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Wednesday, 24 March 2010

From Today's Papers - 24 Mar 2010





US Army gets its first Sikh graduate in 25 years 
Washington, March 23
Captain Tejdeep Singh Rattan, a 31-year-old dentist, has become the first Sikh in over 25 years to be allowed to complete US Army officer basic training without giving up his turban or shaving his full beard. Rattan graduated on Monday at Fort Sam Houston after the army made an exemption to a uniform policy that has prevented Sikhs from enlisting since 1984 without sacrificing the articles of their faith. “I’m feeling very humbled. I'm a soldier,” media reports quoted him as saying after the ceremony. “This has been my dream.”  An immigrant from India who arrived in New York as a teenager, Rattan had to get a waiver from the army to be allowed to serve without cutting off his hair. Before 1984, Sikhs were allowed to maintain their articles of faith while serving. Rattan and Kamaljeet Singh Kalsi, who will attend basic training this summer after completing an emergency medicine fellowship, are the first Sikhs to receive exemptions in more than 25 years.  Rattan and Kalsi both offer health care skills that are in high demand in the force by wars in Afghanistan and Iraq. — IANS





Major fire in Bangalore's military canteen, no casualties
Press Trust of India, Tuesday March 23, 2010, Bangalore 
A major fire broke out in the Military Canteen Stores Department building in Bangalore on Tuesday.  However, there were no casualties, a top fire department official said.  "There has been a major fire in the second and third floors of the Military CSD building here. However, nobody is trapped inside the building and there are no casualties," Chief Fire Officer N U Erappa said.  Sixteen fire tenders have rushed to the spot.






Pak army using minority women as sex slaves: NGO
Indo Asian News Service, Tuesday March 23, 2010, New York
The Pakistani army is sexually assaulting minority women and using them as sex slaves, alleges the European Organization of Pakistani Minorities (EOPM), an NGO working for the rights of minorities in Pakistan.  In a prayer-cum-demonstration held at the UN, it said the Pakistani army is taking minority women away from their families, raping them and then using them as sex slaves.  Referring to the December attacks on Christians in Lahore, the organisation alleged that attacks on minorities in Pakistan were increasing.  Using a symbolic broken chair to highlight the plight of minorities in Pakistan, more than 100 women from different faiths lit candles at the prayer to highlight the plight of minority women allegedly being raped and killed by the Pakistani army.  Expressing concern over the plight of women of Balochistan and Gilgit Baltistan, the organisers said army officials are taking them to torture camps, raping them and then using them as sex slaves.  "One such case is of that Zarina Marri who is a 23-year-old school teacher from Quetta and is being used as a sex slave by the Pakistani Army," the EOPM said in a statement.  It said international observers and the media should be allowed free access to Balochistan and Gilgit Baltistan to meet families whose women members have disappeared and yet no police cases have been registered.  The organisation demanded that the UN organise a special session on the plight of Pakistani women.  According to the EOPM, religious minorities constitute much more than five percent - as claimed in Pakistani census - of Pakistan's 160 million population.  However, the census intentionally keeps minority population low to deny them greater representation, it said.  Christians, Sikhs, Hindus and other minorities are constant targets of attacks in Pakistan, it said, citing Minority Rights Group International, a watchdog organisation, which ranked Pakistan last year as, "the world's top country for major increases in threats to minorities since 2007".  Pakistan has also been listed seventh among the 10 most dangerous countries for minorities, after Somalia, Sudan, Afghanistan, Iraq, Myanmar and Congo.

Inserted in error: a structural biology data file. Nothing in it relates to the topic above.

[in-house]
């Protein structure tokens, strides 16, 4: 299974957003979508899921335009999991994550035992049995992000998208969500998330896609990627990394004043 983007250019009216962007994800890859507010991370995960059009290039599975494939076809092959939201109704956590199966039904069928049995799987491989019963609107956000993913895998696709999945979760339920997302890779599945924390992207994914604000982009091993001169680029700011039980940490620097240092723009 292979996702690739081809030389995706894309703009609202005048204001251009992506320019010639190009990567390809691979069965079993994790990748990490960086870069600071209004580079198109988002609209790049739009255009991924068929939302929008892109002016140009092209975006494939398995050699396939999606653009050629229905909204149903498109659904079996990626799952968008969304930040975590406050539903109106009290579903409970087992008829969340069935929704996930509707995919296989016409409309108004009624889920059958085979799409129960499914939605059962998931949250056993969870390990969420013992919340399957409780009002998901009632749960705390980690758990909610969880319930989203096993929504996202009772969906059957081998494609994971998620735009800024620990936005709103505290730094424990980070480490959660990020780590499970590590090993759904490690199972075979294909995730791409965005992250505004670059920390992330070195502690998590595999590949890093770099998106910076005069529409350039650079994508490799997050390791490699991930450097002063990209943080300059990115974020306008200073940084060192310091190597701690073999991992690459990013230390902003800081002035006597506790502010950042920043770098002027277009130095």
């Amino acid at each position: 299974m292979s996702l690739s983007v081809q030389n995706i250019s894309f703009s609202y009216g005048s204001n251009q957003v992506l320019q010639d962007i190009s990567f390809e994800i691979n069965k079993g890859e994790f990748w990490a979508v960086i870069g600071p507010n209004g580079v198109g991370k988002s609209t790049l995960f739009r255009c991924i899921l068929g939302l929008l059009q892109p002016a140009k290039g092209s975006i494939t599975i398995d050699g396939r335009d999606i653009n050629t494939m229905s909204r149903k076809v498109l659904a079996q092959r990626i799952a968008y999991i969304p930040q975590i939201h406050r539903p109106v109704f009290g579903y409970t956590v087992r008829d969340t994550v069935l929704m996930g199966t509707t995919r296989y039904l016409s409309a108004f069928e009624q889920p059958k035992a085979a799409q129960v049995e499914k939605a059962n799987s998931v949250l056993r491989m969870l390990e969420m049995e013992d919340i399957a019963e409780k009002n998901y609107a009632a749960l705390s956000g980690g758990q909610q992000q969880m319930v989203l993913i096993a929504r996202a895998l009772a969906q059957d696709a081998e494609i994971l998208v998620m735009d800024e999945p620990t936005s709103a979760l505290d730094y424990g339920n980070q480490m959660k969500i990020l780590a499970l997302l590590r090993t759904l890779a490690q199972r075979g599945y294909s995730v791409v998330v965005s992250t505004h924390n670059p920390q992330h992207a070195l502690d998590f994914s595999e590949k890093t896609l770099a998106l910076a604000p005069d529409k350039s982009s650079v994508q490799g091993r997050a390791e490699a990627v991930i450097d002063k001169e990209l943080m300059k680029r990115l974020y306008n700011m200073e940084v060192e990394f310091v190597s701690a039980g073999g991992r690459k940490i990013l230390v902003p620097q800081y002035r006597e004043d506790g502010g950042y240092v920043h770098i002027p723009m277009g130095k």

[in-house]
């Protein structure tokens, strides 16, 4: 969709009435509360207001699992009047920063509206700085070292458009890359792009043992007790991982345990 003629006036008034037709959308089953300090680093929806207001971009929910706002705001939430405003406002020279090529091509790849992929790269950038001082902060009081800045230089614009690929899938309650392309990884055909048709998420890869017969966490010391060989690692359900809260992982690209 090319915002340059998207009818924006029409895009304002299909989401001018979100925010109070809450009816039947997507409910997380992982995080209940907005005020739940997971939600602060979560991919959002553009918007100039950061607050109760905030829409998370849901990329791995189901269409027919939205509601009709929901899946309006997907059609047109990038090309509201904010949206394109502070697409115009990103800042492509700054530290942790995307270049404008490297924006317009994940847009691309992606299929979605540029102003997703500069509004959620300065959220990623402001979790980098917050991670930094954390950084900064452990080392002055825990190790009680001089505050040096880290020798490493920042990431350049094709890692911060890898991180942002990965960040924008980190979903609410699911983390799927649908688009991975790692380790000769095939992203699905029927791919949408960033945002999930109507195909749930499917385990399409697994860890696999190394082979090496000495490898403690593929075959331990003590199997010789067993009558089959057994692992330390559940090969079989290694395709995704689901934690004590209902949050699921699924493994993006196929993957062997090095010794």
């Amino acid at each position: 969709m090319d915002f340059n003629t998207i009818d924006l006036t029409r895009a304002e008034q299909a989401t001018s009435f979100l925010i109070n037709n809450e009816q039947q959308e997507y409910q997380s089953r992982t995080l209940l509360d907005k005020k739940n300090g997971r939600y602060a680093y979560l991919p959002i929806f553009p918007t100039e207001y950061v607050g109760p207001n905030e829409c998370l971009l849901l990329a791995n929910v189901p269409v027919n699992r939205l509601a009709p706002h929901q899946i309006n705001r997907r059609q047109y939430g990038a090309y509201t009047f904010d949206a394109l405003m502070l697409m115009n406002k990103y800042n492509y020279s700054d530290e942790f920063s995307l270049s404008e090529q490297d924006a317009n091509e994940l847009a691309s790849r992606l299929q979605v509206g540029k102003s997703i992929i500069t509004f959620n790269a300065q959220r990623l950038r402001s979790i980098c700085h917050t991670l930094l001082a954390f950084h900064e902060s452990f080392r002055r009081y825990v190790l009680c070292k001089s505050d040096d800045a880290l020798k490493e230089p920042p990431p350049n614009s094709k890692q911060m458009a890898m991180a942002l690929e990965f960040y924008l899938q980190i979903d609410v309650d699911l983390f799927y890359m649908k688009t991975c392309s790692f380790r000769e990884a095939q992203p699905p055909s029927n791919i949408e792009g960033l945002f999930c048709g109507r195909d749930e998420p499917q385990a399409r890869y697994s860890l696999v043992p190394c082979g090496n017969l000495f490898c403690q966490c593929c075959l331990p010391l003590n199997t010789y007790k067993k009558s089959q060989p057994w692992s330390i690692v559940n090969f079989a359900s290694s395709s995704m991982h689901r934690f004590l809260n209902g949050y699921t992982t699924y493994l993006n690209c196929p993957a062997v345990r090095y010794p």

Lashkar openly pledges to 'liberate' Kashmir
March 24, 2010 03:57 IST
Leaders of Pakistan-based banned terrorist groups like the Lashkar-e-Tayiba [ Images ] and Hizb-ul-Mujahideen have called on supporters to wage a 'jihad' or holy war for the liberation of the Indian state of Jammu and Kashmir [ Images ].  The terrorist leaders pledged to wage a jihad to "free" Jammu and Kashmir during a rally held in Kotli, a town in Pakistan-occupied Kashmir, on Tuesday.  Among those who addressed the gathering were senior LeT commander Abdul Wahid Kashmiri and Hizb-ul-Mujahideen chief Syed Salahuddin.  Kashmiri said the LeT would continue to support the Kashmiri people "until they achieve freedom from India [ Images ]".  He told the gathering: "It is the religious obligation of mujahideen to fight invaders and oppressors across the world."  In his address, Salahuddin, who also heads the United Jihad Council, said: "The only way to liberate Kashmir is jihad."  He said "diplomacy, talks and negotiations" over the past few decades "have not worked".  Leaders of the Jamaat-ud-Dawa, declared a front for the LeT by the UN Security Council, also attended the rally. A resolution adopted at the rally said: "Jihad will continue until India ends its occupation of Kashmir." About 5,000 people attended the rally in Kotli, located about 80 km from Islamabad [ Images ].  They shouted slogans like: "We are ready for jihad." Salahuddin also claimed that the terrorist groups were not behind attacks within Pakistan.  Terrorist groups based in PoK had maintained a low profile over the past few years. However, there has been a marked spurt in their activities in recent months.  Tuesday's rally was organised to mark Pakistan Day, the anniversary of the adoption in 1940 of the Pakistan Resolution, which called for the creation of a separate country for the Muslims of the subcontinent.  India has asked Pakistan to take action against LeT founder and JuD chief Hafiz Muhammad Saeed, who it has described as the mastermind behind the 2008 Mumbai [ Images ] attacks.  Pakistan has maintained that there is no evidence that would allow it to prosecute Saeed.









'Strategic depth' at heart of Taliban arrests
By Shibil Siddiqi